Since my World of Warcraft guild has gone on summer vacation and my own appetite for the game has been dwindling for months, I’ve decided to waste my time with some Playstation 2 games I bought years ago but never got around to playing.
More specifically, I’ve started playing Shin Megami Tensei: Persona 4; a game that combines elements of game play with the inventiveness of a late night drunk munching on cookie dough ice cream and flaming hot Cheetos while washing it all down with Wild Turkey.
Persona 4 is a JRPG, and features the traditional RPG story line, turn-based battle system and the constant, ocd conversations with random townsfolk. However, the game designers decided the ol RPG formula needed some monster ranching and dating sim in the mix. It turns out, the cocktail goes down pretty smoothly.
The story revolves around the protagonist; a high-school transfer student who has moved from the big city to a rural town due to family issues. Of course, as soon as he shows up things start happening, such as people disappearing and ending up hanging from telephone poles and television antennas. The protagonist and his new friends get involved when an acquaintance ends up dead and one of their own is discovered to be next on the chopping block, trapped in The Midnight Channel; a weird television world where not so pleasant sides of people’s personality manifest and kill their former host.
Game play is split up into different sections. During the day, the player attends school and has the opportunity to socialize with friends or join various extra-curricular activities. After school, the player can bum around town, or visit the Midnight Channel to toughen up and look for people trapped inside.
Battles in T.V. land are fought in a turn-based environment, with the player attacking the enemy themselves or calling upon personas, the monster equivelent of the brave face people put on the face the challenges in life. These personas learn a variety of physical and magical attacks, can heal or protect, gain levels and can be combined to make new monsters. Many have a specific elemental characteristic, as well as weakness. The main character can use many, but supporting characters have one special persona specific to them for the rest of the game.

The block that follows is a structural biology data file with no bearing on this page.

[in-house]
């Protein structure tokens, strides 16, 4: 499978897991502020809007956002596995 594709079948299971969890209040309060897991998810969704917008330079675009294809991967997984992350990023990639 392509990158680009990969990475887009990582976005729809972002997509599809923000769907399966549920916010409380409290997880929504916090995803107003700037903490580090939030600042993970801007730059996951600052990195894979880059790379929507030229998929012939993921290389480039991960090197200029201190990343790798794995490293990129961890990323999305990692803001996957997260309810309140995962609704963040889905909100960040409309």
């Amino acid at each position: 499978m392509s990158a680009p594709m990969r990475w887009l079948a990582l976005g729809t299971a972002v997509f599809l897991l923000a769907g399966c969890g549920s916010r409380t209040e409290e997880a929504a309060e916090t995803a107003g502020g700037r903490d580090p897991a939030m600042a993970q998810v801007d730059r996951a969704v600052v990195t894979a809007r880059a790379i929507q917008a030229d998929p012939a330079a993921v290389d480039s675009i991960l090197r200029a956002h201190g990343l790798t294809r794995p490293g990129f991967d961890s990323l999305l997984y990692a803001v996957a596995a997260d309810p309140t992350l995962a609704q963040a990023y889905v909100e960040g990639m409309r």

Most of the battles center around finding a monster’s weakness and then exploiting it; knocking down monsters and earning an extra turn. The monsters can also do this to you, as “equipped” personas also have their own elemental or physical weakness.
The strength of the personas is based upon their level, and the strength of the relationships the main character has with friends and classmates with “arcana” corresponding to the persona’s “arcana” (it somewhat follows tarot cards types). The higher the level of relationships with a person of a certain “arcana”, the higher the level of the persona of the same “arcana”. Hanging out with friends and keeping up your repertoire with them is essential to succeeding in battle.
The Persona games are, at their heart, a JRPG, which means they can be a bit frustrating. Lots of time is spent doing the social stuff, grinding levels to avoid being massacred by monsters 2 floor up and combining persona. The dungeons are tough, and you must make a certain amount of progress in each level before you can come back to where you left off, otherwise you get to start off on the first level of whatever dungeon you left prematurely. Resources are pretty scarce, and battles can be very hard, especially if you haven’t spent enough time leveling. The monsters can also be cheap, and getting jacked because a monster found your persona’s weakness (which ends up being your weakness) before you knew it could use a certain spell or ability.
Overall, the stories are pretty interesting, as are the characters. They’re nothing you’ve never seen before, if you’ve played a single RPG, but the game is done well. I also enjoy the Japaneseness (tee-hee) of the game, and players can learn a lot about Japanese culture from the Persona series.